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Students need to vote for future

 With midterm elections right around the corner, young American adults celebrate the fortieth anniversary of their right to vote.
 On June 22, 1970, Richard Nixon signed the bill that permitted 18-year-olds to vote.
 On Nov. 2, 435 House seats, 37 Senate seats, and 37 governors will be chosen, according to CNN.
 The elected officials will impact the issues currently facing our country, such as the problems with the economy and the health care system.
 American citizens are fortunate enough to have a role in their government and should not ignore it.
 Instead of sitting back and letting our lives be so negatively affected, we should speak up.
 College students should get more informed about the issues facing the country and how they affect us.
 Nationally, college tuitions have risen, teachers have been laid off, and programs have been cut.�
 Due to the current economy, Georgia students now face the fact that the HOPE scholarship, as well as other student financial aid, might be gone soon as well.
 These upcoming leaders will be able to work from the inside and hopefully gain control over the current chaos of the education system.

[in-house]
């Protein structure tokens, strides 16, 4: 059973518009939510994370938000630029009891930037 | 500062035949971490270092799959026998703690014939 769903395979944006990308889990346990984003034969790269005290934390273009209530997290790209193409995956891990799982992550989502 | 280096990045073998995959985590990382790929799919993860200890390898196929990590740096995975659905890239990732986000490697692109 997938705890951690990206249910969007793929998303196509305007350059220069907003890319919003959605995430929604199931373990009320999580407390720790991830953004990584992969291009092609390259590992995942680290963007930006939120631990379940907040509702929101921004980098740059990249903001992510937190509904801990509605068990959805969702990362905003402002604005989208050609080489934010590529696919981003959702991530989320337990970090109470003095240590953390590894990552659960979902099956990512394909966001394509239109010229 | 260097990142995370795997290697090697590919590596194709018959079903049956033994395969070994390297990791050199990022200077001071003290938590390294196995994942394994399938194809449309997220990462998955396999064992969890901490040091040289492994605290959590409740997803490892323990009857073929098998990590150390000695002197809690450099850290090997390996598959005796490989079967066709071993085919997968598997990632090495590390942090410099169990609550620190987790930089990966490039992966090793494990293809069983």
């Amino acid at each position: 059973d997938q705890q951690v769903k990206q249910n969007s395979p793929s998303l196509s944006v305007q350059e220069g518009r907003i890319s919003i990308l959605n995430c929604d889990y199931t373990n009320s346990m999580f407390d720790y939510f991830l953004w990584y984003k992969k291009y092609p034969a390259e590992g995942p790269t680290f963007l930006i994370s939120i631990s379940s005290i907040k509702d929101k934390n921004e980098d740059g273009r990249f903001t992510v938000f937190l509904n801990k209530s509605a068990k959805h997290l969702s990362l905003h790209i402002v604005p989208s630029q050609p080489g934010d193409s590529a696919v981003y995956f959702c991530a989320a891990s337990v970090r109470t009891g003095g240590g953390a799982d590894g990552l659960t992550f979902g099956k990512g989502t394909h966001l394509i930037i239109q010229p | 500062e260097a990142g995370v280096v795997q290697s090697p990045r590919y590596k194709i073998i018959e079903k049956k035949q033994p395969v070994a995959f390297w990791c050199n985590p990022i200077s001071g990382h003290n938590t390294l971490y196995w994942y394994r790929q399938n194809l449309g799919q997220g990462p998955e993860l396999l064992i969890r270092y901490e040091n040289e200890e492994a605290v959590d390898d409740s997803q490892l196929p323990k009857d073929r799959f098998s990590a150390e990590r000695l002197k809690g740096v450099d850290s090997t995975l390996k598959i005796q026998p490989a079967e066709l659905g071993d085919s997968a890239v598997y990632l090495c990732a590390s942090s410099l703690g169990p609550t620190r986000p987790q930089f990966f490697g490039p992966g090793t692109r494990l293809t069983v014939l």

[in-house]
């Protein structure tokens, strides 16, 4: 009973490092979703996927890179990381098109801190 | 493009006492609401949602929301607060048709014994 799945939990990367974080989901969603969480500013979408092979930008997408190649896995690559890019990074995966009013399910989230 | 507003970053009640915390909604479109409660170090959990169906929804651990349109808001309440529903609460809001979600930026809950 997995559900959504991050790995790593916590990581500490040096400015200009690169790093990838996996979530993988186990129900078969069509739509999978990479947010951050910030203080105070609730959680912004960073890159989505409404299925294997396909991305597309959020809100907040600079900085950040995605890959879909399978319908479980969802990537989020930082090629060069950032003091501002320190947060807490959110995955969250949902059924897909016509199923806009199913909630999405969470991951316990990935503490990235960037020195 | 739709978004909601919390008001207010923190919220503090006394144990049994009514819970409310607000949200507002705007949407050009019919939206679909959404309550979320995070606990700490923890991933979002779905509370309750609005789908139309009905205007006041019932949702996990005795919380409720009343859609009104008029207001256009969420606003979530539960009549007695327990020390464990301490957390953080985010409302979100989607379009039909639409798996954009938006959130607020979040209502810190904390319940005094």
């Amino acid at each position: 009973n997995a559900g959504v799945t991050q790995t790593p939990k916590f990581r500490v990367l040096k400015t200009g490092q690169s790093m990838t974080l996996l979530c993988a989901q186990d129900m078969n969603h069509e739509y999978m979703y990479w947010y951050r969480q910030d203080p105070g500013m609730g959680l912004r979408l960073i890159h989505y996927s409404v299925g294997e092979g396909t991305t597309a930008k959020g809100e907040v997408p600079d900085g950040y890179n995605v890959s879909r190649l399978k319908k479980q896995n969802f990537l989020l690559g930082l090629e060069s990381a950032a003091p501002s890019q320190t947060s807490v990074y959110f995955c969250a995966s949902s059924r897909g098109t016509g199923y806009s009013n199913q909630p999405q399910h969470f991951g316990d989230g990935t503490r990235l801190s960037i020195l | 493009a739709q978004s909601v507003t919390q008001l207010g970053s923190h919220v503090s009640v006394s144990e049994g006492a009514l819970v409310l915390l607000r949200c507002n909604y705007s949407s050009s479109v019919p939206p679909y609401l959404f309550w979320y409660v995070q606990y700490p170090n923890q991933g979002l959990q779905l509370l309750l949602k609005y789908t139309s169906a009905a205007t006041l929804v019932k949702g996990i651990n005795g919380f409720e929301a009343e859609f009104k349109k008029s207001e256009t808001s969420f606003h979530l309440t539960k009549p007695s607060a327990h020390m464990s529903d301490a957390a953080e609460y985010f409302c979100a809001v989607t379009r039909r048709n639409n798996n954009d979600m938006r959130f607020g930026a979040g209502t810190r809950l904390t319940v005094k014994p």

We have this wonderful opportunity to decide on who will or will not influence our collegiate lives, and we should feel compelled to take advantage of it.
 The economy has also affected the amount of jobs available to students before and after graduation.
 This past July, 18.6 million people between the ages of 18 to 24 filed for unemployment, according to the Bureau of Labor Statistics, and, due to the recession, about 6.9 million jobs designed for young adults were cut.
 College students often need jobs to fund their schooling, to pay rent or to buy groceries, and the less jobs available makes it harder for some to fulfill all those responsibilities.
 Having a degree barely gives you an edge in the working world anymore as college graduates face the lack of jobs as well.
 Nixon signed us a great gift when he passed the amendment to the Constitution’s voting standards, and we should honor that.
 All across the nation, college students are protesting the cuts towards their education, while college graduates are trying to justify spending thousands of dollars on a degree as they struggle to find a job.
 This is our moment to impact and change the issues. This is our time to be heard. Take it with pride.
 Visit the Georgia Secretary of State’s Web site for more information on your registration status and voting location.

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